I had been to Heddon (NZ135669) before, on a trip with our Coffee Club, and this time visited with dad. The Wardens were sitting in the meeting room they’ve inserted at the west end, and gave us a guided tour and a cup of coffee. They have done a lot of work on the tourist potential of the church – realising that all visitors are welcome visitors.
It would be lovely to think that Roman Christians worshipped on this site, the Wall is only a few hundred yards to the north. The original church is Saxon, with a suggested date of 650, and you can see Saxon work in the chancel. One suggestion is that Heddon is the village of Oswy, King of Northumbria, where, according to Bede, Finian second bishop of Lindisfarne baptised two future kings in 653 AD.
This cross is probably quite ancient – is it an original preaching cross?
This is a fascinating stone – one story gives it Arthurian links … Excalibur, the Round Table, and a more lady-like something on the left???
This is a lovely east window – a Jesse window showing Jesus’ family tree, with David and Solomon. It was inserted in 1873.
The rest of the stained glass is by the firm of C.E. Kempe & Co. Ltd, installed in 1921, and they are a lovely set. Every window has a saint or two (or more), all beautifully clothed, and many of them local. There are some nice photos of them in the recent book Cuthbert and the Northumbrian Saints by Paul Frodsham – published by Northern Heritage at £12.99.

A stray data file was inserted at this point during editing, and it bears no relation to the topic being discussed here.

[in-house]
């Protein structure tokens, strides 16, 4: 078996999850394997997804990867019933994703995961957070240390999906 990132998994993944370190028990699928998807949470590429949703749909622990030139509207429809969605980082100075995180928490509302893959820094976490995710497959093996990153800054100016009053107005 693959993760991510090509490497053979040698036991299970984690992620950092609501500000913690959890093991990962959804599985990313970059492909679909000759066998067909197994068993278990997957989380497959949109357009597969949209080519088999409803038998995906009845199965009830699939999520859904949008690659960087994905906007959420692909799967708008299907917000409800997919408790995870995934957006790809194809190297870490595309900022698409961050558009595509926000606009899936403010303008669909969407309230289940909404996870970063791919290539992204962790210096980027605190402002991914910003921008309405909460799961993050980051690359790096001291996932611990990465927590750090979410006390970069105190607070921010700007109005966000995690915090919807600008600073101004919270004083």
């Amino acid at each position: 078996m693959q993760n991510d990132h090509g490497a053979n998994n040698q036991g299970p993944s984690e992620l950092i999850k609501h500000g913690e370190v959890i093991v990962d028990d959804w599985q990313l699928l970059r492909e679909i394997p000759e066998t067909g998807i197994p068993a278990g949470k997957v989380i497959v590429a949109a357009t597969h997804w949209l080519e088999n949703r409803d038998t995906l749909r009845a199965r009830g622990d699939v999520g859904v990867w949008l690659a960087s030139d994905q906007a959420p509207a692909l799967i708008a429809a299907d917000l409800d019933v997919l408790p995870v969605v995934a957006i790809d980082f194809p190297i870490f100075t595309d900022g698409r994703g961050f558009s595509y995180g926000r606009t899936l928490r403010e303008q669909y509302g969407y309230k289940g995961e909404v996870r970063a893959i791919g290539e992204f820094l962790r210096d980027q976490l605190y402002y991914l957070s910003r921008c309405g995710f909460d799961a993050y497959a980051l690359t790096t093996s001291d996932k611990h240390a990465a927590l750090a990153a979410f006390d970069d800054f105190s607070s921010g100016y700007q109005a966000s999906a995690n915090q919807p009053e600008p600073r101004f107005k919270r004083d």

http://homepage.ntlworld.com/peter.fairweather/docs/Kempe_mainpage.htm gives a biography of Charles Kempe, and there is a good article at the Church Times website http://www.churchtimes.co.uk/content.asp?id=46977. Born in Sussex in 1837 his original plan was to seek ordination, but he had an acute stammer so that was not possible. While in Oxford he was influenced by the work of Burne-Jones and William Morris and decided, in his own words, that if he could not serve God in the sanctuary, he would make the decoration of the sanctuary his life’s work. He started work with the firm of Clayton and Bell, then founded his own firm. Some of his work is in Simonburn church in north Northumberland. He died in 1906, but the firm continued until 1934. There are two books about him and his work, but as Amazon says one costs over £50 and the other is unobtainable, I won’t add them to my Christmas list.
All in all, a rather nice church. Heddon station is miles from the village, on the old line across to North Wylam (opened 1885, closed 1958), and there are nice photos of that at http://www.disused-stations.org.uk/h/heddon_on_the_wall/index.shtml. I must have walked past it while doing the Wall.
We went on and lunched in the village of Horsley – www.thehearth.co.uk. A good bacon sandwich!